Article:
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Pine Needle Scale Diagnostic Guide

Chionaspis pinifoliae

Pine needle scale, Chionaspis pinifoliae, is a conspicuous and common armored scale insect on conifers throughout the United States. Pine needle scales appear as oyster shell-shaped white blisters on the needles of conifers, often so numerous they envelop the entire needle. Although they prefer pines, they are known pests of spruce, fir, and Douglas fir causing disfiguration and often death of the infested needles and general decline of the whole tree.

Trees at Risk

Pine needle scale attacks pines (especially Mugo and Scots pine), fir, spruce, and douglas fir.

Mugo Pine

Scots Pine

Signs of Damage

  • Sickly, yellow appearing needles.
  • Heavily infested trees can appear silvery from a distance.
  • Thin or weak appearing canopies as infested needles are shed.

Pine Needle Scale SignsPine Needle Scale Signs

Physical Appearance

  • Oyster shell shaped white blisters on the needles of conifers, the adults are white, grayish white and are 1/8 inch long.
  • Pine needle scale envelops the entire needle.
  • Presence of numerous, oval shaped white insects on needles.

Biology

  • First generation eggs hatch over 2-3 weeks in mid-spring (April/May). Second generation eggs hatch over 2-3 weeks in mid-summer (June/July).
  • Crawlers move to the previous year’s needles to insert their mouthparts through the stoma to feed; upon which they begin to form new armor.
  • 3-5 weeks later the males emerge as winged adults. Females emerge as wingless adults.
  •  After mating, the females grow for a couple more weeks and lay 20-60 deep reddish colored eggs under the armor.
  • Eggs overwinter under the armor of the adult scale.
  • Two generations per year.

Treatment Strategy

Pine needle scale is an armored scale that can have two generations per year. Insecticide applications must be timed to ensure trees are protected prior to when nymphs insert their mouthparts into the needles and begin to feed. Apply Transtect™ to the soil or as a systemic basal bark spray in the spring prior to crawler emergence.  Transtect™ soil applications and systemic basal sprays have provided good results on leaf feeding armored scales such as False Oleander Scale, Pine Needle Scale and Elongate Hemlock Scale.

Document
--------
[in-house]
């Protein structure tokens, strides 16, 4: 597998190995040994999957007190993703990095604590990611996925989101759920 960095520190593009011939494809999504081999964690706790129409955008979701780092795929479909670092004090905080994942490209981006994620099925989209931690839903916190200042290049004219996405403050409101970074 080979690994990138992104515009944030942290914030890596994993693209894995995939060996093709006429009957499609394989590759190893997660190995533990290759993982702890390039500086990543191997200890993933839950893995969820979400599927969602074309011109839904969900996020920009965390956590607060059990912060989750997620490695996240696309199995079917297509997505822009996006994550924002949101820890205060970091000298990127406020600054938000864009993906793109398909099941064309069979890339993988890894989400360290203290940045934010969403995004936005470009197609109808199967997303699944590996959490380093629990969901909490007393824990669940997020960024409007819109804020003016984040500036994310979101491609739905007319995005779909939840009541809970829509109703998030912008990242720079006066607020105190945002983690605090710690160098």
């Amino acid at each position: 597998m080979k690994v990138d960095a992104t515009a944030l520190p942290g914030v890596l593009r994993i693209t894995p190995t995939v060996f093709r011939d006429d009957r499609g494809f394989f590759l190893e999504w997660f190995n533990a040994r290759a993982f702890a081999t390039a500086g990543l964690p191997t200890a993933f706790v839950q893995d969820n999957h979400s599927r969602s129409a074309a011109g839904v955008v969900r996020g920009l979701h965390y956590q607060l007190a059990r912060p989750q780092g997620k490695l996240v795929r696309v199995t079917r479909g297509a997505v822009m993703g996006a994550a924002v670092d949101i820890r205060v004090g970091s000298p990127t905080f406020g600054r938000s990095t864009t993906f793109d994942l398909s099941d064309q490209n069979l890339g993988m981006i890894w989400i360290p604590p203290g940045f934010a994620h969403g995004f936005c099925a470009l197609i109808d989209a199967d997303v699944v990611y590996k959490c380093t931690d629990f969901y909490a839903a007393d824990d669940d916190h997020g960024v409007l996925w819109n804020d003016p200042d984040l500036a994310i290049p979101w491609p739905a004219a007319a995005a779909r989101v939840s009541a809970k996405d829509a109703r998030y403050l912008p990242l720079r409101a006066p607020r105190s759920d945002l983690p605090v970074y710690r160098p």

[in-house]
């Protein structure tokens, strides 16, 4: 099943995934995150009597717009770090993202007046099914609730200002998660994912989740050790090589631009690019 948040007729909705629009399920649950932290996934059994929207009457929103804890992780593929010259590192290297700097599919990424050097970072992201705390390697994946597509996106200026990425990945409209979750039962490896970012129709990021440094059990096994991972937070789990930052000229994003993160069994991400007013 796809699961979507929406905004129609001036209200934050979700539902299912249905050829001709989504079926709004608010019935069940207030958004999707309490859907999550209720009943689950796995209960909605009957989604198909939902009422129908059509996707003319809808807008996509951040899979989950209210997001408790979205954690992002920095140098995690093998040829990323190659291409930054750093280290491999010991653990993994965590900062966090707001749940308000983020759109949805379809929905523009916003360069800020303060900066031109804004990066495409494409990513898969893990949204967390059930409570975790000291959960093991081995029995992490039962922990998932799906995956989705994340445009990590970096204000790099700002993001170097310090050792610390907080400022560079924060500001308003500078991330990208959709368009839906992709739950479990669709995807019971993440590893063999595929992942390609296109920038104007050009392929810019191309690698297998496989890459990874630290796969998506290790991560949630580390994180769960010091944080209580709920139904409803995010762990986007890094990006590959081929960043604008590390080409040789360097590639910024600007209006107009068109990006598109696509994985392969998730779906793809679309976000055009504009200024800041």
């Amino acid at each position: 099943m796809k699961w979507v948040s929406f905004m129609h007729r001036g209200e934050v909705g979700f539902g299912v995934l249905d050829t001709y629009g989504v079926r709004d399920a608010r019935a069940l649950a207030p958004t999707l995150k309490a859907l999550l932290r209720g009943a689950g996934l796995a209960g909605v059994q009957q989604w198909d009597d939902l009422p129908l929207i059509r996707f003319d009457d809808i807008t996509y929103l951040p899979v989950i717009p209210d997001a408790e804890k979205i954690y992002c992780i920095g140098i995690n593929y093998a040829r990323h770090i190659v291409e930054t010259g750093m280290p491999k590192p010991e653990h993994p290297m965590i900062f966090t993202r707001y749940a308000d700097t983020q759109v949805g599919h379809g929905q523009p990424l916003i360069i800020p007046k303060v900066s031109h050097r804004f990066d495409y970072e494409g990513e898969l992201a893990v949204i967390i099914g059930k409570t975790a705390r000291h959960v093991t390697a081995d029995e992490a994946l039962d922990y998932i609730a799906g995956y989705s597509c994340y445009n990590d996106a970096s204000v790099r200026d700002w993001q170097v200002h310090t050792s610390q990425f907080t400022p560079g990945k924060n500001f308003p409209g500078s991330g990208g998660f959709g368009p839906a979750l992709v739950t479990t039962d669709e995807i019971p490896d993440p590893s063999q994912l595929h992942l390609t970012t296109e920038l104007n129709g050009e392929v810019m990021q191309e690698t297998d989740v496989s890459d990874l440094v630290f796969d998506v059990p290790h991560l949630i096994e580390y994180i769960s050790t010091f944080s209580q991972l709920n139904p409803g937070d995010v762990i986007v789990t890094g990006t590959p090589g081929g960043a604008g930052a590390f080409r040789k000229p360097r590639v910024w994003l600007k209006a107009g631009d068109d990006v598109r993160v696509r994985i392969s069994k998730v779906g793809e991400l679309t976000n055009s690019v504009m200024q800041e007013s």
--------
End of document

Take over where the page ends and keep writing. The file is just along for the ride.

• Soil Application using Transtect

    Dosage: 1 packet/5 inches of DBH
    Timing: Apply Transtect™ 2-3 weeks prior to egg hatch and crawler emergence at 277 GDD in the spring of the year.
    Re-Treatment: Annual
    Transtect
    Transtect
    $326.00
  • Systemic Bark Spray using Transtect

    Dosage: 6 packets of Transtect per gallon of water. Apply 1.5 to 2.0 fl. oz. of mixed solution per inch of DBH.
    Timing: Apply Transtect 1-2 weeks prior to egg hatch and crawler emergence at 277 GDD in the spring of the year. Spray the lower 5-6 feet of the trunk evenly.
    Re-Treatment: Annual
    Transtect
    Transtect
    $326.00
  • Foliar Spray using Up-Star Gold

    Dosage: 21.7 fl. oz. / 100 ga. Water
    Timing: Apply 1st treatment of Up Star Gold® or as 1st generation crawlers are emerging at 277 GDD and reapply for 2nd generation crawlers at 1350 GDD.
    Re-Treatment: Two treatments per year and repeat annually
    Up-Star Gold
    Up-Star Gold
    $33.33
  • Foliar Spray using Distance

    Dosage: 8-12 fl. oz. / 100 ga. Water + .5-1.0% Hort Oil
    Timing: Apply 1st treatment of Distance® + Hort. Oil as 1st generation crawlers are emerging at 277 GDD and reapply for 2nd generation crawlers at 1350 GDD.
    Re-Treatment: Two treatments per year and repeat annually
    Distance
    Distance
    $269.00

Treatment Expectations

Transtect™ soil applications or basal systemic barks sprays have performed extremely well in trials on pine needle scale.

A Diagnostic Guide is designed to help you identify a pest issue and management solutions. Always refer to product label for all rates and approved uses. Some images courtesy forestryimages.org. Use of the images does not imply endorsement of treatments by forestryimages.org

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